As if it wasn't bad enough to basically treat non-transsexual transgender people as a footnote, Teich adds insult to injury by portraying such folks flippantly (for example, using an insulting Kleenex analogy in chapter 1). The message is clear: the real transgender people are transsexuals.

Results of NGLTF's national transgender discrimination survey show that a third of all transgender people identify as gender variant or gender nonconforming, and almost a quarter identify as genderqueer. Genderqueer people were more likely to have experienced physical or sexual assault, to be uncomfortable seeking police assistance, and to have put off medical care due to fear of discrimination. It's time to start respecting this segment of the transgender population and speak to our experiences and needs. Nick Teich, unfortunately, has set the field back.
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7 of 7 people found the following review helpful By Erika S. on March 13, 2012
Format: Paperback Verified Purchase
I loved this book. It makes the topic extremely accessible without sacrificing anything. I have been looking for a book that answers a lot of questions that you can't get from autobiographical or clinical texts that are out there, such as the coming out process and transition itself. The tone is very conversational and it makes it very easy to read. Teich gently challenges our notions of what it means to be a specific gender in a way that leaves readers rethinking what "makes" a man, woman, or any other gender. I highly recommend this book to anyone who is interested in learning more about transgender people, whether on a personal, professional, or academic level.
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7 of 8 people found the following review helpful By Amazon Customer on March 16, 2012
Format: Paperback
Nicholas Teich's Transgender 101: A Simple Guide to a Complex Issue is one of those rare pieces of non-fiction that works equally well in educating (and entertaining) both within and outside the community it explores.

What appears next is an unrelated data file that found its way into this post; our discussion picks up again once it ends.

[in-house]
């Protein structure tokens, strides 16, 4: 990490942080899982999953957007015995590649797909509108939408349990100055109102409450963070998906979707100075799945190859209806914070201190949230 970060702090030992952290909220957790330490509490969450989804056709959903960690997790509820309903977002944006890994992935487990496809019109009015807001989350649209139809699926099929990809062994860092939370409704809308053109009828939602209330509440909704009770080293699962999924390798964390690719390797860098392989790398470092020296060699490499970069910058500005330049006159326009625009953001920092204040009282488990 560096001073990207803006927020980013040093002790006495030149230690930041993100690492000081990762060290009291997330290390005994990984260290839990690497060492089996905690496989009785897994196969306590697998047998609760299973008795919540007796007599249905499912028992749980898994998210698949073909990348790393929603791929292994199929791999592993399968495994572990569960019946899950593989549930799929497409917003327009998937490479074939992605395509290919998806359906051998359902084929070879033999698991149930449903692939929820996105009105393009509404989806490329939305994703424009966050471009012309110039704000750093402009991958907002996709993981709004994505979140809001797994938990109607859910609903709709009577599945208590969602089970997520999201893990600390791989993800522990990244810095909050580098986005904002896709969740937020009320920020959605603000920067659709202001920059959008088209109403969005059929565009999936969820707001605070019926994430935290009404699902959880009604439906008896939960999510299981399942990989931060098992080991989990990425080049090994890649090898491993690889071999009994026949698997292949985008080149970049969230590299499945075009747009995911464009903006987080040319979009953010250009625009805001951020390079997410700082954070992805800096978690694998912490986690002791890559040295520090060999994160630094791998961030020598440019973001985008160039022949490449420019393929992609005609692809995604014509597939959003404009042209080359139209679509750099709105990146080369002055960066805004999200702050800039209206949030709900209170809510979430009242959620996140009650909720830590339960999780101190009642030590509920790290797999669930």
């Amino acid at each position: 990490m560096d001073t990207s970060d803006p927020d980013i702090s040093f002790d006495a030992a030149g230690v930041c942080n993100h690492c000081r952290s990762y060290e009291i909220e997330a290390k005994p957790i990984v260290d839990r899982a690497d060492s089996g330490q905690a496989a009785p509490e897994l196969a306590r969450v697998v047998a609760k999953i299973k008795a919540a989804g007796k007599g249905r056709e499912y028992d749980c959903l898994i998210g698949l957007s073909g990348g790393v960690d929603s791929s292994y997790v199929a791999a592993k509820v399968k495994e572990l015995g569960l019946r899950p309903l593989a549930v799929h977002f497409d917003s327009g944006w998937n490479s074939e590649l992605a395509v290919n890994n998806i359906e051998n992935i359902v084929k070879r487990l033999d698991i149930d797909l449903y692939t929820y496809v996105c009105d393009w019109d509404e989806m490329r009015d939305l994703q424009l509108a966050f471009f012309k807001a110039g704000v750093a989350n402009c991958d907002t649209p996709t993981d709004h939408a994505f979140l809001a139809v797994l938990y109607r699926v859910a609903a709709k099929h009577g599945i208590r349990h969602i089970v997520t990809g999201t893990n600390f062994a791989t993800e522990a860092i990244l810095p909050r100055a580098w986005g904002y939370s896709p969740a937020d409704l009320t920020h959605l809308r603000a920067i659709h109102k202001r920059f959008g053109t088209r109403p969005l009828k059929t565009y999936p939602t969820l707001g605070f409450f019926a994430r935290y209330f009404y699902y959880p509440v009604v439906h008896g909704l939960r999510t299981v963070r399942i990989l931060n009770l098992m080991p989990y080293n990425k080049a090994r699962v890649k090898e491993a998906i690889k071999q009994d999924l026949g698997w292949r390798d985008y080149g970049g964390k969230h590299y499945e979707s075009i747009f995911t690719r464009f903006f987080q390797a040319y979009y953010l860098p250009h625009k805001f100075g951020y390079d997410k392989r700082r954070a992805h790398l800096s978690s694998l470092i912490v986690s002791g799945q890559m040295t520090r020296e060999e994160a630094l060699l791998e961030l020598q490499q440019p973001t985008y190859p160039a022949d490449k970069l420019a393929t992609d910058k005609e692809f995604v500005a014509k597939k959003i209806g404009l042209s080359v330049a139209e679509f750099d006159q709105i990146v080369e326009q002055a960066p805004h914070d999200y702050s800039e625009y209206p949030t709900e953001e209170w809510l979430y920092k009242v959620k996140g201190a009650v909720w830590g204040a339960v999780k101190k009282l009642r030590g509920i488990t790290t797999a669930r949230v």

First of all, it's an absolutely excellent resource to share with friends, family, and coworkers whose only exposure to transgender issues or themes has been through the likes of Jerry Springer or RuPaul's Drag Race. Nicholas begins each chapter by asking broad, sweeping questions about identity, expression, and society that immediately involve the reader in the discussion. Once he has them hooked, he slowly narrows the scope of his answers, easing readers into understanding the relevant definitions in such a way that it feels they arrived there of their own accord. He's not preachy or overbearing, and wisely shies away from absolutes - instead, he presents suggestions and conclusions, but leaves interpretation open to the reader.

Along the way, Nicholas offers a series of small, simple, easy-to-understand graphs and tables that help readers to visualise the concepts he's talking about. I was immediately struck by how effectively they compliment the text, flowing naturally from his words, as opposed to jumping out at you like the high-brow, statistical monstrosities of a more scholarly tome. He's also generous with his cartoons, using them to further engage the reader by making light of the prejudices and stereotypes those of in the community face every day. They're the kind of two-or-three panel cartoons that make you chuckle, stop yourself short, rethink what's actually been said, and then come away with a comfortable smile.
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4 of 4 people found the following review helpful By Tucker Lieberman on March 31, 2012
Format: Paperback
This straightforward guide to family and friends of transgender people meets an important social need. As Jamison Green observed in the foreword, the book discusses the challenges faced by transgender people - particularly those who are transitioning from their birth gender role to that of the other sex, that is, those who have often been called "transsexuals" - without lapsing into emotion-driven argument, reliance on personal narrative or anecdote, or ideology. It is a slim, manageable book that touches on a range of issues. The author, Nicholas Teich, acknowledges that individuals may prefer different labels or have different ways of analyzing their identities without allowing the multiplicity of opinions to distract from his clear, direct explanations. Family members of transgender people who have basic questions or misgivings about the prospect of someone shifting gender roles should certainly read this book to empower themselves with a good general sense of how many transgender people understand their identities within a broader social context, as well as the sorts of resources that are available to help.